Caring for your Senior Dog
Taking care of your best friend in the long term
Dogs are considered senior at around 7 years old, depending on their breed. In some ways it can seem like the puppy days were just yesterday, and whilst older dogs don’t need constant attention, there a few ways in which we can care for them as they age.
Looking for changes over time
As you spend every day with them, you know your dog well. As they get older you will see changes in them, and it is important to make sure that you get them checked out by your Best Friends Vet when things change.
As dogs age their joints might become stiff, they can get arthritis, and you will be able to see this change in the way they walk. You might also notice they have trouble getting up onto the sofa, or in and out of the car.
They might be less able or keen to exercise, which can be an indicator of heart disease.
If you see any changes like this, a visit to your Best Friends Vet is essential so they can assess them.
Eyesight and Hearing
You might start to notice that your dog isn’t as responsive as they once were. This could mean that their hearing and eyesight is starting to get worse.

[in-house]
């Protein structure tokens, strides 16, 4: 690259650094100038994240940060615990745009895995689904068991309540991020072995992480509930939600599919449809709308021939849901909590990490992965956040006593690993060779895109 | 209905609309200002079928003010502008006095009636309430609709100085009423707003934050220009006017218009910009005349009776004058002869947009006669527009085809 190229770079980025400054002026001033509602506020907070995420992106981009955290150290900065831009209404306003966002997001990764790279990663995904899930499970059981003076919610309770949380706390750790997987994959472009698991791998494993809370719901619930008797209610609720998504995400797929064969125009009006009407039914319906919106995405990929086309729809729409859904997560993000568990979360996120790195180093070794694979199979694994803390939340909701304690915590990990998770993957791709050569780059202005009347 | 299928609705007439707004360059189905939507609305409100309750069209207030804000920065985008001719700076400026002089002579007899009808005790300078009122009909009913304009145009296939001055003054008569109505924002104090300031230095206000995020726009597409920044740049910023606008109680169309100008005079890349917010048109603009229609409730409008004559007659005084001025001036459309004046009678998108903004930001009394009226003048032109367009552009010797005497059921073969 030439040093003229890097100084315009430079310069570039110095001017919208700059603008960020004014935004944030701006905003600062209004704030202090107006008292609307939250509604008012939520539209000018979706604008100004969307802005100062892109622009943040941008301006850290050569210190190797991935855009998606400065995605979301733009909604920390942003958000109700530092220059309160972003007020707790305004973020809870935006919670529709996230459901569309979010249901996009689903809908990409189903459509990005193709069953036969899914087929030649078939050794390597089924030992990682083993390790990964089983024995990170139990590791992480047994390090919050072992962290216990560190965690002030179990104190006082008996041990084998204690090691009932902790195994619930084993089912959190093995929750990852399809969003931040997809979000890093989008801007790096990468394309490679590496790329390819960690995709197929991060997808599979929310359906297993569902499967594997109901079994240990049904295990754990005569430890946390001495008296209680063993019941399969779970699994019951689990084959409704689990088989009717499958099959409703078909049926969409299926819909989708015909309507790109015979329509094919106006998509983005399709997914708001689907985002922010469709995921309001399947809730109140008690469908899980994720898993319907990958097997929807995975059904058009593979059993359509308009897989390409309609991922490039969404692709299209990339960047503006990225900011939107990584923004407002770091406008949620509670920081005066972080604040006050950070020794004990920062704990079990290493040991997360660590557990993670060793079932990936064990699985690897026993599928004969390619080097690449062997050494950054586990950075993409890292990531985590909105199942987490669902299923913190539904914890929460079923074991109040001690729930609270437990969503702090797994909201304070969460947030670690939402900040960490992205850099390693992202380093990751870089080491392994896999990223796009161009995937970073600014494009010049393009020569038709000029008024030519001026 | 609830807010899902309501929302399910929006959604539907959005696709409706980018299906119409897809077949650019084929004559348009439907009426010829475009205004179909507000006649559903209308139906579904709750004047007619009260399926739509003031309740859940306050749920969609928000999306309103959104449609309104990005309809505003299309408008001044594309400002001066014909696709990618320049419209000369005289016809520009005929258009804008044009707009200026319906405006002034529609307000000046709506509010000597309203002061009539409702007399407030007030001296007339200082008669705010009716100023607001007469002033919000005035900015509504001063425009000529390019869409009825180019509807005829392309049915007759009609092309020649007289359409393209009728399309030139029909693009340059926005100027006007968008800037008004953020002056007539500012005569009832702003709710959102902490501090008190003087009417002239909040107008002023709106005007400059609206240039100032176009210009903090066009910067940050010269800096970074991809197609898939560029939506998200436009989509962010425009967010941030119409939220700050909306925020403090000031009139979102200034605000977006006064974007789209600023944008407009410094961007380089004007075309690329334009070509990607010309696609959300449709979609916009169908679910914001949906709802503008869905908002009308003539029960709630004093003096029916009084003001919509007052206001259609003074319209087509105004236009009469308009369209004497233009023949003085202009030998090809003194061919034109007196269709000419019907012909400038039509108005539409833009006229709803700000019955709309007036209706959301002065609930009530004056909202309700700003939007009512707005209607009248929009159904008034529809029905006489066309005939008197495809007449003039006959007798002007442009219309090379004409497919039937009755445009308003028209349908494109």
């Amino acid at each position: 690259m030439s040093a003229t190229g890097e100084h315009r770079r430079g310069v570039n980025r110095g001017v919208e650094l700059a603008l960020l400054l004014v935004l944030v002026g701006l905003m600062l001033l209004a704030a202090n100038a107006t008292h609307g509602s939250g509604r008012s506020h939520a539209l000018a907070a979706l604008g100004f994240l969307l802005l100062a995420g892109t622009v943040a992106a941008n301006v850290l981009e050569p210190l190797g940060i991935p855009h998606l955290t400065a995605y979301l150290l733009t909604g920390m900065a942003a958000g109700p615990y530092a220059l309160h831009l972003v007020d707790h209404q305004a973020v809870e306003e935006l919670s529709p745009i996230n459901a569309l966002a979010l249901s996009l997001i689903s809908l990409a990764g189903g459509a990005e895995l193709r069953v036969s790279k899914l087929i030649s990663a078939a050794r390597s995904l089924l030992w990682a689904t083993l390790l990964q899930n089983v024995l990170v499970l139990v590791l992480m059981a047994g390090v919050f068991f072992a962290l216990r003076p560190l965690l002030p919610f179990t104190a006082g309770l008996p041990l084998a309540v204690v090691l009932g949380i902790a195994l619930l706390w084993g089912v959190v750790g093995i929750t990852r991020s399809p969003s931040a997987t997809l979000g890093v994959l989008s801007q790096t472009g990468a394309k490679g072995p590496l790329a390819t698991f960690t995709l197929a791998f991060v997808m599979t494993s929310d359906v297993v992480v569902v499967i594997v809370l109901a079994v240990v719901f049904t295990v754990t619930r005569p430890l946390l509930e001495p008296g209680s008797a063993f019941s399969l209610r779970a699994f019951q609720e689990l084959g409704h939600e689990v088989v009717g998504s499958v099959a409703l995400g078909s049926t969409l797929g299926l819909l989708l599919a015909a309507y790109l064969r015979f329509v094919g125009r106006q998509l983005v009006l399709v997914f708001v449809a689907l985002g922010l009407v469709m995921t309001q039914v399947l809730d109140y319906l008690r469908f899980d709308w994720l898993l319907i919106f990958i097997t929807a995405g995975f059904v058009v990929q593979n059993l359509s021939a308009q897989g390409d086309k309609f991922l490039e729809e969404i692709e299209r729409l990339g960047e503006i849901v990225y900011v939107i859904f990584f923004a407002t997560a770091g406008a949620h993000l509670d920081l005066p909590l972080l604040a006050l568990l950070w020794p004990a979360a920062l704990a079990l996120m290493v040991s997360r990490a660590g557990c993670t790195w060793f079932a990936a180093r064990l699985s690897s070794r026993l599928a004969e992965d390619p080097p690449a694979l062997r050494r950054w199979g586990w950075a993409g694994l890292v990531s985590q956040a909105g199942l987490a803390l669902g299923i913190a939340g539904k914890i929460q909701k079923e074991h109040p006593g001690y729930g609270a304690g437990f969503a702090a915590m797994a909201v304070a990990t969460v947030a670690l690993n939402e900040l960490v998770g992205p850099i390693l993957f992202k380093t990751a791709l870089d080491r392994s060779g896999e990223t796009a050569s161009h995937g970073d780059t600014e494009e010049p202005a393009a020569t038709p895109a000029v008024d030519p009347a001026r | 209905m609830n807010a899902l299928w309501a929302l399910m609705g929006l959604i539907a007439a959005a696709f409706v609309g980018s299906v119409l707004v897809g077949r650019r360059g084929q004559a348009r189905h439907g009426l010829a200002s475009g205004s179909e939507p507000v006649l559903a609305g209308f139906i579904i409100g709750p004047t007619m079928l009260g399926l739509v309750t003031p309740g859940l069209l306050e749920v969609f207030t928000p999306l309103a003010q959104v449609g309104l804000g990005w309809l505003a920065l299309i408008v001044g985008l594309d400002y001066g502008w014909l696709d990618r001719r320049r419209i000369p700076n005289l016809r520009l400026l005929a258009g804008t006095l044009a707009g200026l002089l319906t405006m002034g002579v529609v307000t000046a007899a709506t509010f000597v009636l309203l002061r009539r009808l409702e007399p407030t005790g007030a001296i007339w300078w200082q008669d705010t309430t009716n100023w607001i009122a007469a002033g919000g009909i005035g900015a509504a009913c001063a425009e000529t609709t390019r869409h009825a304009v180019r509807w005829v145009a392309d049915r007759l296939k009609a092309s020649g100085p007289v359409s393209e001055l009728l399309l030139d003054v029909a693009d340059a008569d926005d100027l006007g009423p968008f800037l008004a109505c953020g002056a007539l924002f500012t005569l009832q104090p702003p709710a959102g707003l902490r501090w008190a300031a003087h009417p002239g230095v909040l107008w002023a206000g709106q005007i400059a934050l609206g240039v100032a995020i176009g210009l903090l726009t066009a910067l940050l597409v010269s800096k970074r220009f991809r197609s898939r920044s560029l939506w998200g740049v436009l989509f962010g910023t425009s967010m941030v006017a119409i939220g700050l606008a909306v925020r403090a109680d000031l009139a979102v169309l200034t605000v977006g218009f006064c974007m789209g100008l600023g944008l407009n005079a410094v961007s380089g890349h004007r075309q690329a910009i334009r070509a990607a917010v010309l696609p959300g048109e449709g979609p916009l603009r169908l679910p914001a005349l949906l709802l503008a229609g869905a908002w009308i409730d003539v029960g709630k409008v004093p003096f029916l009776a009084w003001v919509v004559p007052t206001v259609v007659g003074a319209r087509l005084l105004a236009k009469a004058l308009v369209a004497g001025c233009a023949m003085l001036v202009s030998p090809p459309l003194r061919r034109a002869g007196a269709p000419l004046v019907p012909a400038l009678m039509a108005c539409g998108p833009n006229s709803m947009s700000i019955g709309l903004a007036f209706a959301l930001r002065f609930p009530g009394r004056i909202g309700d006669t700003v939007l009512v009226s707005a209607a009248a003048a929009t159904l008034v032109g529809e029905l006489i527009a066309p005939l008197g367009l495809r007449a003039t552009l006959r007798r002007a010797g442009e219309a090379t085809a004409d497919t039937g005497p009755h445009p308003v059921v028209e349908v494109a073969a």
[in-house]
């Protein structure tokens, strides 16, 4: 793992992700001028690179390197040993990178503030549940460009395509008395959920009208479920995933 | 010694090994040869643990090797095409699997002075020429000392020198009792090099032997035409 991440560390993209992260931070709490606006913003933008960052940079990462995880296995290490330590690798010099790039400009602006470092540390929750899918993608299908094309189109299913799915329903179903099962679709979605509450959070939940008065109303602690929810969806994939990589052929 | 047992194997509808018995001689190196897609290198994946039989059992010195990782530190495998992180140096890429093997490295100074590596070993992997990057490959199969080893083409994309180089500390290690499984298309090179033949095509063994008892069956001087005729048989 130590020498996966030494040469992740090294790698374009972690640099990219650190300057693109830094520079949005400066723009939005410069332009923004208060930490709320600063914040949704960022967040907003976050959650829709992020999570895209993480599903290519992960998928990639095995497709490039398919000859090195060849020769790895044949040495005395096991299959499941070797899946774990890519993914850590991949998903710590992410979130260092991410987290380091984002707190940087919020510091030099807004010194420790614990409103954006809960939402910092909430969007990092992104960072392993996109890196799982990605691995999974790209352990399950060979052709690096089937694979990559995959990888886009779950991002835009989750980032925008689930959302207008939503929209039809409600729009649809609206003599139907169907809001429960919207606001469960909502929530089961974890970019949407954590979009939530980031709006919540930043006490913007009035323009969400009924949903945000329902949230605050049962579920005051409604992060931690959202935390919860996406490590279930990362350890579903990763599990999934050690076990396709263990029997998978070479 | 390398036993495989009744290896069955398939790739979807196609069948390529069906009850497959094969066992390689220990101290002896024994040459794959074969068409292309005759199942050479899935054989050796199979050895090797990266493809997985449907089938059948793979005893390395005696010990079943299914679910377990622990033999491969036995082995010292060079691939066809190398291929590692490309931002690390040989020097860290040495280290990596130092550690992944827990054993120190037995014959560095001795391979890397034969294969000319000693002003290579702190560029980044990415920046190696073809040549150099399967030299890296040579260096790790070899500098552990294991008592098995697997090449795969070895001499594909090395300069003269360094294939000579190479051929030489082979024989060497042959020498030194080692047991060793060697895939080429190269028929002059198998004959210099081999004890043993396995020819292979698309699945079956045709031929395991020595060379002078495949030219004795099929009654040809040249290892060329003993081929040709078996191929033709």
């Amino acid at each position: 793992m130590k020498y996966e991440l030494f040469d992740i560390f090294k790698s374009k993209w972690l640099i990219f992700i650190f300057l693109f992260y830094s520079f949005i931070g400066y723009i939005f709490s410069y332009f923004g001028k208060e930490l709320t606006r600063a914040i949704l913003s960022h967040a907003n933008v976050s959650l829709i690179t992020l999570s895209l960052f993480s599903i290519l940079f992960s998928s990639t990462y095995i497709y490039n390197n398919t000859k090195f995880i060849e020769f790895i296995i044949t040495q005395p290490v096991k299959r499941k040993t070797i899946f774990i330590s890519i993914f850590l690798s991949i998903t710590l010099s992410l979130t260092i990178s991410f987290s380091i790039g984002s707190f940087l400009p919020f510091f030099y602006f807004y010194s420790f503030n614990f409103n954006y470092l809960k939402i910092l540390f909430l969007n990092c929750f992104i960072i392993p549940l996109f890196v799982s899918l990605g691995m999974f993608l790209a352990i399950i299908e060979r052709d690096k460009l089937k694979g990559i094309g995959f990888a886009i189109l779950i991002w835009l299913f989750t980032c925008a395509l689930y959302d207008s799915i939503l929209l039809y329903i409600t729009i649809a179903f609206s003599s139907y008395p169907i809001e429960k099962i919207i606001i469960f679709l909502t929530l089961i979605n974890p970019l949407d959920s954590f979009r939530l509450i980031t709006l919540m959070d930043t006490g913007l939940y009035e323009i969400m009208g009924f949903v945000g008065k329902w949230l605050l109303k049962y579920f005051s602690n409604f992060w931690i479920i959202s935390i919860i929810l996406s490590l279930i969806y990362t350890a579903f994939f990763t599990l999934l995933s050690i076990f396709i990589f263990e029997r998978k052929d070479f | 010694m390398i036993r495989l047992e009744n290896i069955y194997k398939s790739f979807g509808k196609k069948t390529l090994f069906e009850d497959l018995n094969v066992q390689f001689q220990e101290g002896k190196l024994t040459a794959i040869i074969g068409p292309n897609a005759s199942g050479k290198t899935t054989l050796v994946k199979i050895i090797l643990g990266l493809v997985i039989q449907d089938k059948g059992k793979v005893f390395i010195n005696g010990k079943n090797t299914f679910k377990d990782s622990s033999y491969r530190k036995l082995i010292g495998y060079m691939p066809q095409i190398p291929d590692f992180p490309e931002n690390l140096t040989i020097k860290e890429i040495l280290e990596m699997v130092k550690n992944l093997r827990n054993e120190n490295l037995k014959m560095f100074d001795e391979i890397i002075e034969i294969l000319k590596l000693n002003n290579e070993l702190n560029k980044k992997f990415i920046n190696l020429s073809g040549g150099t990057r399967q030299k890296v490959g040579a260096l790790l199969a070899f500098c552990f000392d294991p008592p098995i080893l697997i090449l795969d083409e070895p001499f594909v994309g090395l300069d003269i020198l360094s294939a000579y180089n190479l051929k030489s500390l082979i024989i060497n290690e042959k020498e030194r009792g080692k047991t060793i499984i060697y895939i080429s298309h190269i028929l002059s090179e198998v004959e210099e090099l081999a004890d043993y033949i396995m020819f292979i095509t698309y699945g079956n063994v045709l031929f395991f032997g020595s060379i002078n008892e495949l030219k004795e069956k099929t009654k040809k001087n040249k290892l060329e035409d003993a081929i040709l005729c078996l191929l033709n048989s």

Are they as alert as they once were? Do they respond when you call their name? Whilst they might not come running like they once did, if they aren’t even pricking up their ears this could be a sign that they are having trouble hearing you.
If you think they might be having trouble with their eyesight you can always move their favourite toy or their food bowl a little to see if they notice and are able to find it in the new place.
Whilst weight is important to keep an eye on at any stage of a dog’s life, it can really make a difference with senior dogs. Overweight dogs will have more stress on their joints, which could lead to joint problems.
Having a dog that is underweight can also be an issue or highlight a more hidden health problem. Dogs might lose appetite if something is wrong with them, or if food isn’t being digested as well as it once was. They might not be getting the nutrients they need from what they eat.
As well as food, it is a good idea to keep an eye on how much they are drinking. Drinking more can be a sign of kidney problems and should be mentioned to your Vet.
Speak to your Best Friends Vet about what a healthy weight looks like for your dog. They can also advise you about any special dietary needs your senior dog might have, including recommending a good food for senior dogs.
Contact your nearest Best Friends Branch for more advice and to book a health check for your senior dog.
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